4

Magicians in the Midst: A Dispatch From the Annual IBM (No, Not That IBM) Convention

^
Keep Dallas Observer Free
I Support
  • Local
  • Community
  • Journalism
  • logo

Support the independent voice of Dallas and help keep the future of Dallas Observer free.

You probably didn't know this (I didn't either), but the annual gathering of Mages and magicians, professional tricksters, practicing misdirectionists and wide-eyed neophytes, has alighted at the Sheraton Hotel. The 83rd Annual Convention of the International Brotherhood of Magicians is upon us, folks, so I wandered the yawning, psychedelically carpeted halls of the hotel in search of the impossible -- or, at the very least, the improbable -- magic trick.

As I strode across that nauseating carpet, it just so happened that six finalists in Close-up Magic were vying for the I.B.M. Gold-Medal Prize. Yet secretly -- with longing they dared not give voice -- they all dreamed of winning the Gold Cup for Excellence in Close-up Performance. This isn't like an Olympic gold medal. It's not even comparable to the fucking Nobel Prize.

No, the Gold Cup is the unicorn award, handed out only seven times since competition began (I'm told) in the early '70s. I'm not sure if you have to extricate an elephant from your ass to win it, but you've gotta do something truly awesome. The $5,000 prize is pretty cool, too. As magician David Ren Jenkins puts it, the Gold Cup is "huge" in the magic world.

I stepped into one of the close-up demonstration rooms and surveyed the crowd -- a largely cotton-domed collective that looked like it might be populated with strays from a nearby State Farm convention. On the stage was Woody Aragon, a Spaniard with nearly impenetrable English and a neat trick: The man spelled "spades" and pulled a spade from a deck freshly shuffled by two volunteers (plants?). He spelled "joker" and pulled a joker, and so on and so forth, until he spelled his name, then pulled his own business card. Nifty.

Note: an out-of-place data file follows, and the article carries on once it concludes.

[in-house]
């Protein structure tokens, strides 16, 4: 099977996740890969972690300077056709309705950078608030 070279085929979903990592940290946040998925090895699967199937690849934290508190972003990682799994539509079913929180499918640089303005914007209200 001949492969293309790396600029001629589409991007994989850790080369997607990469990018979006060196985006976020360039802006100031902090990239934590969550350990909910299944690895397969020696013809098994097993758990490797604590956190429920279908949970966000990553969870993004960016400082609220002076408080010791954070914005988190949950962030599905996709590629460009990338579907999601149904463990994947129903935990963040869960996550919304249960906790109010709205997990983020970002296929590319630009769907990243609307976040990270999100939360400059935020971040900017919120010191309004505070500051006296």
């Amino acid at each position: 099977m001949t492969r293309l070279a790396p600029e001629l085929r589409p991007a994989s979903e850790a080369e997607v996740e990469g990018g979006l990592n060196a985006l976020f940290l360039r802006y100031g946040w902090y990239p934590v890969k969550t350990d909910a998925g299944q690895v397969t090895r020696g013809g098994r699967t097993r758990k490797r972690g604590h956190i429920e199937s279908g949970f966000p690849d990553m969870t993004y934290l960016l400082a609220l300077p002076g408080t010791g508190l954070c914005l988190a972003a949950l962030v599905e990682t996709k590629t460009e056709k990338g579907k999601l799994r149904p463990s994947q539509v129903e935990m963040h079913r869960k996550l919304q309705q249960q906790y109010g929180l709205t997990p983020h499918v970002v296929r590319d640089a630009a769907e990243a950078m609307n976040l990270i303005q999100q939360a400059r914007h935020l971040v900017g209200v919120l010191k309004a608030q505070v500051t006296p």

"It's re-al magique!" he pronounced.

Next up was yet another Spaniard (they run deep in the black arts) named Hector Mancha, a lithe, good-looking dude with an aquiline nose. At the back of the crowd as he awaited his announcement, Hector danced like a boxer, pounded his chest, exhaled prodigiously and bounded toward the front. He instructed an audience member to sign the two of hearts, made the card "disappear" behind his hand, at which point it reappeared in his hand, exploded and fell like paper-mache snow. But moments later, the signed card re-emerged from the deck. Magic!

Following Hector was a kid with braces and shaggy hair, his blue collar splayed over his lapels, Saturday Night Fever style. He couldn't have been more than 16, but I thought I'd give him a chance. For his theme music, he played "Human" by The Killers on his iPod. On perpetual loop. When it queued up the second time, I fled. Whether or not I'm human or dancer, the song makes me feel like neither. But salvation was at hand.